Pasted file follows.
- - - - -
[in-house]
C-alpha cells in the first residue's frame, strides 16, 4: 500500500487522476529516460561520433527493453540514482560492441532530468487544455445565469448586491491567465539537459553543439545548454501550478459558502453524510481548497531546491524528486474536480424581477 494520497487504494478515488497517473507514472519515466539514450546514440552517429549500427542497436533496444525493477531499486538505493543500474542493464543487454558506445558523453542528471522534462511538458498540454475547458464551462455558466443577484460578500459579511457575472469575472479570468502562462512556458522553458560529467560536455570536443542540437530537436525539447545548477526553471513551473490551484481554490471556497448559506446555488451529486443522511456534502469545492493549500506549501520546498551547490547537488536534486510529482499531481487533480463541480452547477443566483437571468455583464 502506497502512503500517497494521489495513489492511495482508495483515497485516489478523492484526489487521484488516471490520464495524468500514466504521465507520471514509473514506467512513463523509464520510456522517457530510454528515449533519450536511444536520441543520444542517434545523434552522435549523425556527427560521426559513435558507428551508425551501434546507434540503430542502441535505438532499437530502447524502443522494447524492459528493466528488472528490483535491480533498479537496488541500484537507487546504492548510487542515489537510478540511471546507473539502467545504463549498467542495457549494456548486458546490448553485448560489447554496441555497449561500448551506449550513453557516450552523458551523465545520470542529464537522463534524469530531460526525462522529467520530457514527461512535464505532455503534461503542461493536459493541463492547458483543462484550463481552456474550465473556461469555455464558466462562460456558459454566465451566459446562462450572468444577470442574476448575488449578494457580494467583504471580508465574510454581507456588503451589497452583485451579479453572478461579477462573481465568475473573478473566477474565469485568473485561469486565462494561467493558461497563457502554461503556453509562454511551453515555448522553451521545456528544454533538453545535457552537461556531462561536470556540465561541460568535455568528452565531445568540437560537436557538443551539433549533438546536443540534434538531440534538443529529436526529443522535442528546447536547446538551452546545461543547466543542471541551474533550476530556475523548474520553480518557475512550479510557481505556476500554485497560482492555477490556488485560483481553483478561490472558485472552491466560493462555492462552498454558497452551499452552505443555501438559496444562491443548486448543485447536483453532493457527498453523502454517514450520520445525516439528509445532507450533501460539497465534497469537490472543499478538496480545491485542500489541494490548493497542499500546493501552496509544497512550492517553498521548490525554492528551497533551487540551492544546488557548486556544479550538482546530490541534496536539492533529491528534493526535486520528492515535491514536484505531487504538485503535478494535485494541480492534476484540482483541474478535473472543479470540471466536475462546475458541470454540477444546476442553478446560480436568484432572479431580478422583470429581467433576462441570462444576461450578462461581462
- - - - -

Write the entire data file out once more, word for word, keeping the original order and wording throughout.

[in-house]
C-alpha cells in the first residue's frame, strides 16, 4: 500500500487522476529516460561520433527493453540514482560492441532530468487544455445565469448586491491567465539537459553543439545548454501550478459558502453524510481548497531546491524528486474536480424581477 494520497487504494478515488497517473507514472519515466539514450546514440552517429549500427542497436533496444525493477531499486538505493543500474542493464543487454558506445558523453542528471522534462511538458498540454475547458464551462455558466443577484460578500459579511457575472469575472479570468502562462512556458522553458560529467560536455570536443542540437530537436525539447545548477526553471513551473490551484481554490471556497448559506446555488451529486443522511456534502469545492493549500506549501520546498551547490547537488536534486510529482499531481487533480463541480452547477443566483437571468455583464 502506497502512503500517497494521489495513489492511495482508495483515497485516489478523492484526489487521484488516471490520464495524468500514466504521465507520471514509473514506467512513463523509464520510456522517457530510454528515449533519450536511444536520441543520444542517434545523434552522435549523425556527427560521426559513435558507428551508425551501434546507434540503430542502441535505438532499437530502447524502443522494447524492459528493466528488472528490483535491480533498479537496488541500484537507487546504492548510487542515489537510478540511471546507473539502467545504463549498467542495457549494456548486458546490448553485448560489447554496441555497449561500448551506449550513453557516450552523458551523465545520470542529464537522463534524469530531460526525462522529467520530457514527461512535464505532455503534461503542461493536459493541463492547458483543462484550463481552456474550465473556461469555455464558466462562460456558459454566465451566459446562462450572468444577470442574476448575488449578494457580494467583504471580508465574510454581507456588503451589497452583485451579479453572478461579477462573481465568475473573478473566477474565469485568473485561469486565462494561467493558461497563457502554461503556453509562454511551453515555448522553451521545456528544454533538453545535457552537461556531462561536470556540465561541460568535455568528452565531445568540437560537436557538443551539433549533438546536443540534434538531440534538443529529436526529443522535442528546447536547446538551452546545461543547466543542471541551474533550476530556475523548474520553480518557475512550479510557481505556476500554485497560482492555477490556488485560483481553483478561490472558485472552491466560493462555492462552498454558497452551499452552505443555501438559496444562491443548486448543485447536483453532493457527498453523502454517514450520520445525516439528509445532507450533501460539497465534497469537490472543499478538496480545491485542500489541494490548493497542499500546493501552496509544497512550492517553498521548490525554492528551497533551487540551492544546488557548486556544479550538482546530490541534496536539492533529491528534493526535486520528492515535491514536484505531487504538485503535478494535485494541480492534476484540482483541474478535473472543479470540471466536475462546475458541470454540477444546476442553478446560480436568484432572479431580478422583470429581467433576462441570462444576461450578462461581462